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Invitation to Defense of Majda Turkić

Event Label
Organisational Units
Art Theory and Cultural Studies

The Institute for Art Theory and Cultural Studies of the Academy of Fine Arts Vienna kindly invites you to the defense of Majda Turkić's dissertation project Rethinking the recent urbanization trend in Bosnia and Herzegovina: postwar reconstruction and the pursuit of lost identity.

The Examination Panel is made up of: Univ.-Prof. Mag. Dr. Anette Baldauf (chair), Univ.-Prof. Mag. Christian Kravagna (first supervisor), and Prof. Dr. Gabu Heindl (external appraiser, University of Kassel).


Contemporary urban trends in Bosnia and Herzegovina (B&H) during the ongoing 24-year post-war period of architectural reconstruction are primarily reflected by the aftermath of the country’s specific past. Semi-colonial legacy of the Ottoman and Austro-Hungarian Empires and socialistic past as one of six Yugoslavian republics affected urbanistic development which is dictated more by mainstream political relations than comprehensive cultural and architectural policy. The recent civil war ended with the involvement of the international community and the signing of the Dayton Peace Agreement, which legalized and supported a unique pluralistic model that fostered nationalism in the Balkans. Architectural reconstruction and urban development have been characterized by the lawless, unrestrained, uncontrolled, and accelerated construction of residential areas; the dereliction of socialist-era cultural monuments and institutions; the ethno-simulacrum of various religious objects. Some architects argue that there is no visible trend in post-1995 architectural development and that its main feature is disorganized and anarchic (re-)construction.

The thesis is an attempt to answer questions related to post-war reconstruction and urbanization processes, the leading political forces and interests behind recent urban planning, and how this relates to the specificity of the country’s postcolonial history. The main goals are to illuminate the contemporary urbanization and reconstruction concepts that characterize the post-war period. To do this, it needs to deconstruct the region’s history and modern geographies, which have in the recent past characterized it as a “weak” region, outside “real” Europe, and prone to being controlled and possessed. The thesis places B&H in the unorthodox context of colonial and postcolonial theory, and their implications for race and imperialistic regimes. The first hypothesis postulates the association of “Habsburg nostalgia” with the discourse of self-victimization, the centuries-long feeling of Balkan inferiority and otherness. These two phenomena may be the stalling forces that draw the people of B&H into a vicious circle of stagnation. The thesis further aims to elucidate the ongoing political processes that project an image of B&H as an equal part of Europe while in reality, its perpetual European integration process can mislead the casual observer of the country and its history. The thesis challenges this question, along with the relationships between B&H’s tumultuous past and idiosyncratic contemporaneity. It asks why the turmoil is happening, and if the past is reflected in recent post-war events.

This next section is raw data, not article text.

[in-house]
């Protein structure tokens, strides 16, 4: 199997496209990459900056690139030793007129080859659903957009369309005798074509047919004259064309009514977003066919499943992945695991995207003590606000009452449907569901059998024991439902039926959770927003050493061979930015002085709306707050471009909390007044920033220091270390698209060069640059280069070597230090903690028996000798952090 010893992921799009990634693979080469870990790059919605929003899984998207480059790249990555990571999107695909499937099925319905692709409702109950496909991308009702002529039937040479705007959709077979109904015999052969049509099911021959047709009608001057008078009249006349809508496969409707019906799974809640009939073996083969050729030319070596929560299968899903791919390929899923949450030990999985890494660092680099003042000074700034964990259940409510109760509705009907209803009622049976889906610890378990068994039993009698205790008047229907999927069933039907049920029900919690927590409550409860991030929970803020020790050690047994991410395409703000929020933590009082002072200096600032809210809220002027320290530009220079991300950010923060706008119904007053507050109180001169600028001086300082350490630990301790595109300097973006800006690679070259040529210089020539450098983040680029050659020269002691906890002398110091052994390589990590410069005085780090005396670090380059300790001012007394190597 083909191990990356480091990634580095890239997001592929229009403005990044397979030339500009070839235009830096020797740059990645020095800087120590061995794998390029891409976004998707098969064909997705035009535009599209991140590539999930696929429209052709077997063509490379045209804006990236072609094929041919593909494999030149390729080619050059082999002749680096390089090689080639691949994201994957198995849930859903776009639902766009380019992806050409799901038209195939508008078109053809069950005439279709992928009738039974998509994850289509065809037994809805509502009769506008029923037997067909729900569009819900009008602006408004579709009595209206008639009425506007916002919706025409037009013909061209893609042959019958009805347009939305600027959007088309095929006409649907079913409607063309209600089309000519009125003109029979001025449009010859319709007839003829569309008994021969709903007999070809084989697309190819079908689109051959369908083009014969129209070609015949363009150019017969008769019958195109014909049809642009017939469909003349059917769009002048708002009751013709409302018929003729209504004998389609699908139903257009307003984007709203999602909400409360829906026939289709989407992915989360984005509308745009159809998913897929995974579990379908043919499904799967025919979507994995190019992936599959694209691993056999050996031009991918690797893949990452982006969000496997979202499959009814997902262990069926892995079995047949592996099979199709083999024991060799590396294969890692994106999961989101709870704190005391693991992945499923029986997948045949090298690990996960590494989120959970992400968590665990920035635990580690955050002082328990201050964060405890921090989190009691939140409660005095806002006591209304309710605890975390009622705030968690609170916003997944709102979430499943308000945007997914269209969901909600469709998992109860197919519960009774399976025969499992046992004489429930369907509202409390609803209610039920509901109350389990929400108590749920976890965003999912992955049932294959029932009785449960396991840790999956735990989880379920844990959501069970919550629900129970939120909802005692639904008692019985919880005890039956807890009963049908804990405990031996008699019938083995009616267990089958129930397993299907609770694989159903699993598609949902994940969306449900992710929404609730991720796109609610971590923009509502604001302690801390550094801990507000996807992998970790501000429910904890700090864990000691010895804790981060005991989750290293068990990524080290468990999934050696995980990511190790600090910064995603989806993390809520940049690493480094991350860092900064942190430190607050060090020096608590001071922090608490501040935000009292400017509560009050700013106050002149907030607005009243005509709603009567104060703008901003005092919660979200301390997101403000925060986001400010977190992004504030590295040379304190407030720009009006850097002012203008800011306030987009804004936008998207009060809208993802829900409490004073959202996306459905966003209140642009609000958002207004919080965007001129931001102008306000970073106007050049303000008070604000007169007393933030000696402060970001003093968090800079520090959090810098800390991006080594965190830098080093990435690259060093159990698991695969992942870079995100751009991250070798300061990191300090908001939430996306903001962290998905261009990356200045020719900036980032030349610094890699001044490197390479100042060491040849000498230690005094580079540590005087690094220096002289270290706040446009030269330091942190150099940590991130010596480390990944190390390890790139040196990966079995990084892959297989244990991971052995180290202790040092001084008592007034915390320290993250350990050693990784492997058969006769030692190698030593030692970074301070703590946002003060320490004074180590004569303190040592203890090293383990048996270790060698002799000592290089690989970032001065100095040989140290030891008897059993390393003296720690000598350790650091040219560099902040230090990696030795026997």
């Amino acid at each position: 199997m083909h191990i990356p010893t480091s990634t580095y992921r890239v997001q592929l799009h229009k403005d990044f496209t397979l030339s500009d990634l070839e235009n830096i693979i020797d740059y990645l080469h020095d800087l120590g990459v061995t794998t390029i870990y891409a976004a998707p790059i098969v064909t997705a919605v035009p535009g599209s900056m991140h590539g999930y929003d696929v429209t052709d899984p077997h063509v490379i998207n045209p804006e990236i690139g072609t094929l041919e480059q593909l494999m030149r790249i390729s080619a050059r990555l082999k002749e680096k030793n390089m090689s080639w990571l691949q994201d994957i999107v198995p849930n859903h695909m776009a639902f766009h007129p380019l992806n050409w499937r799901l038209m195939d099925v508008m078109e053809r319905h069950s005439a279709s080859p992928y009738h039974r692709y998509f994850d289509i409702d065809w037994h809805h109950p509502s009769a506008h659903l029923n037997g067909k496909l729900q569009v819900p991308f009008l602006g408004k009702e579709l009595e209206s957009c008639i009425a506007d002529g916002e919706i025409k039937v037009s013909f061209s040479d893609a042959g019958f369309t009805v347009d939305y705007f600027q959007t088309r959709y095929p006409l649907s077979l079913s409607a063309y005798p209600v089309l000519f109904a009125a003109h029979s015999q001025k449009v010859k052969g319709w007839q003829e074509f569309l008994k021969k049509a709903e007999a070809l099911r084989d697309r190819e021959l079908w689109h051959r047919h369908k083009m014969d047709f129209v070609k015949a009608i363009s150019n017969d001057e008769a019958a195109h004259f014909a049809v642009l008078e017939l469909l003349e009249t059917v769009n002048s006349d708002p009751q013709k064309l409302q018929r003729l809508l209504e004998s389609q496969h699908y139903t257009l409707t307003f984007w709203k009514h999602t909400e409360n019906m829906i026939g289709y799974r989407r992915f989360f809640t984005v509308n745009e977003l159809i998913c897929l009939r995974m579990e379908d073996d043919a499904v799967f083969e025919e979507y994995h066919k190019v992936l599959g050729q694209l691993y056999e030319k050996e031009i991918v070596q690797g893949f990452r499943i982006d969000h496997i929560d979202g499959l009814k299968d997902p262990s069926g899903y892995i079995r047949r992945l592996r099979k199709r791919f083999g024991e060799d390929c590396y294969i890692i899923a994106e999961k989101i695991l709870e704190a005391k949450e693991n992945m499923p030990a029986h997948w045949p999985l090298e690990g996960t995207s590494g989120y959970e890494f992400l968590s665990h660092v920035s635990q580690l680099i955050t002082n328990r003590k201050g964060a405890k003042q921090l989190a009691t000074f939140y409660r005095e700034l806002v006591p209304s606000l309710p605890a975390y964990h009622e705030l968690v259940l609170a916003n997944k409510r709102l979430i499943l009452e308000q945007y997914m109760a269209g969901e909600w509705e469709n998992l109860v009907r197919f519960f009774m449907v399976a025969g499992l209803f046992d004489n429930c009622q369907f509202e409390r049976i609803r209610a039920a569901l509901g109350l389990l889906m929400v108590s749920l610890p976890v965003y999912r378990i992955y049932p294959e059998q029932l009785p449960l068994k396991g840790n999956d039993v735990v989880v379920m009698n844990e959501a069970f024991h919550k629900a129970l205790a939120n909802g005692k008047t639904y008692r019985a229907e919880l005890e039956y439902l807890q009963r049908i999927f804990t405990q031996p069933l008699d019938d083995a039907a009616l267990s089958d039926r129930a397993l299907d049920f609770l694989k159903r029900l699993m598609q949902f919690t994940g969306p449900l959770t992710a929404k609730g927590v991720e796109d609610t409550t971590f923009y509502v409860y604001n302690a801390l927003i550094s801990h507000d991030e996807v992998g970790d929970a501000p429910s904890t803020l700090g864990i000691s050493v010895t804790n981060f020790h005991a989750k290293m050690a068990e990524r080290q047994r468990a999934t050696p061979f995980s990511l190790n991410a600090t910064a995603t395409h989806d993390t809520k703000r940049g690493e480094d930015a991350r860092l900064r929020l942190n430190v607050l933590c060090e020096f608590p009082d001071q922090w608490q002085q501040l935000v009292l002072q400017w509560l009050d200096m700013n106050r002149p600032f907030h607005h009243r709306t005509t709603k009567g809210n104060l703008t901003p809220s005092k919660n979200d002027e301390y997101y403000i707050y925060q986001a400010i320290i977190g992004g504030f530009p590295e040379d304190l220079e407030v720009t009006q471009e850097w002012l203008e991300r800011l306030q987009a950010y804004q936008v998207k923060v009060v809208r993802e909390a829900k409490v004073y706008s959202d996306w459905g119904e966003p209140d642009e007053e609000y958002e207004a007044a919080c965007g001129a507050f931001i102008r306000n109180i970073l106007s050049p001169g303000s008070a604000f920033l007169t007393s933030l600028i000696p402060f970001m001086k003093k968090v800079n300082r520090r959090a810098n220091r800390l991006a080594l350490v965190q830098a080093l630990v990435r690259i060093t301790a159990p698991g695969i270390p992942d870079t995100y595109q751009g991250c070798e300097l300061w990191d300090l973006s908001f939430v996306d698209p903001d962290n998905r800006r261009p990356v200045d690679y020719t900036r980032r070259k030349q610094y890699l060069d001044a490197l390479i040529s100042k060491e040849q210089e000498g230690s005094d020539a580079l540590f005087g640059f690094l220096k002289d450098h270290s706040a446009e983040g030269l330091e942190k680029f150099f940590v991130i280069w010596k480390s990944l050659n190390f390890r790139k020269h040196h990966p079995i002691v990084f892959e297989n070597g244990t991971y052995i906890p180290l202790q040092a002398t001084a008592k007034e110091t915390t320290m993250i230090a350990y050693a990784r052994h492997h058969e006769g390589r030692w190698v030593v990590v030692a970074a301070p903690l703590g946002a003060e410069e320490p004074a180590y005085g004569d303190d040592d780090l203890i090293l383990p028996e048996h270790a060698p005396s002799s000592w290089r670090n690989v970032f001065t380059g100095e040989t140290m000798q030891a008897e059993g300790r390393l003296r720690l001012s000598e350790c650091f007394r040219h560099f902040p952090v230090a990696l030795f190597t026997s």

Methodologies borrowed from several types of qualitative research are used to construct and test the hypotheses, primarily ethnography and phenomenology, seeking to understand the interaction between architects, sociologists, and philosophers with the culture of urbanization and architecture of the place in which they live. Grounded theory was used to find patterns in the categories on which to test the hypothesis, and create a narrative and a substantive theory. Belonging to a family of critical studies, the thesis aims to analyze power relations, and critique and challenge them.

Its major contribution is its re-questioning of B&H identity in relation to architectural and urban development, especially privatization; international investments; the growing number of religious objects; or re-purposing of former public spaces into private and/or commercial ones. It adds to the literature a discussion on Balkan postcolonialism and contributes to original qualitative research through interviews with the main actors in the country’s urban development. In this way, the research contributes to ethnographic and anthropological analyses of former Yugoslavia and targets the evolution of rising nationalism and religious and ethnic self-identification.

Short biography

Majda Turkic studied at the Academy of Fine Arts Vienna, Austria in the class of prof. Marina Grzinic, Post-conceptual Art. In her work, she uses the specific methodology and theoretical approach that reflects specific artists perspective and questioning of the interplay between historical and anthropological context. She is a Ph.D. candidate with the thesis topic “Re-thinking the recent urbanization trends in Bosnia and Herzegovina: postwar reconstruction and the pursuit of the lost identity” at the Academy of Fine Arts, Vienna in the class of Professor Christian Kravagna. Due to her close research relationship with the architecture, the very architectural objects remain the common artistic focus in her photographs. Majda exhibits solo and together with other artists in Sarajevo, Berlin, Vienna, Israel, and the U.S.

Please join us for the defense presentation in room M13a.

We are looking forward to welcoming you.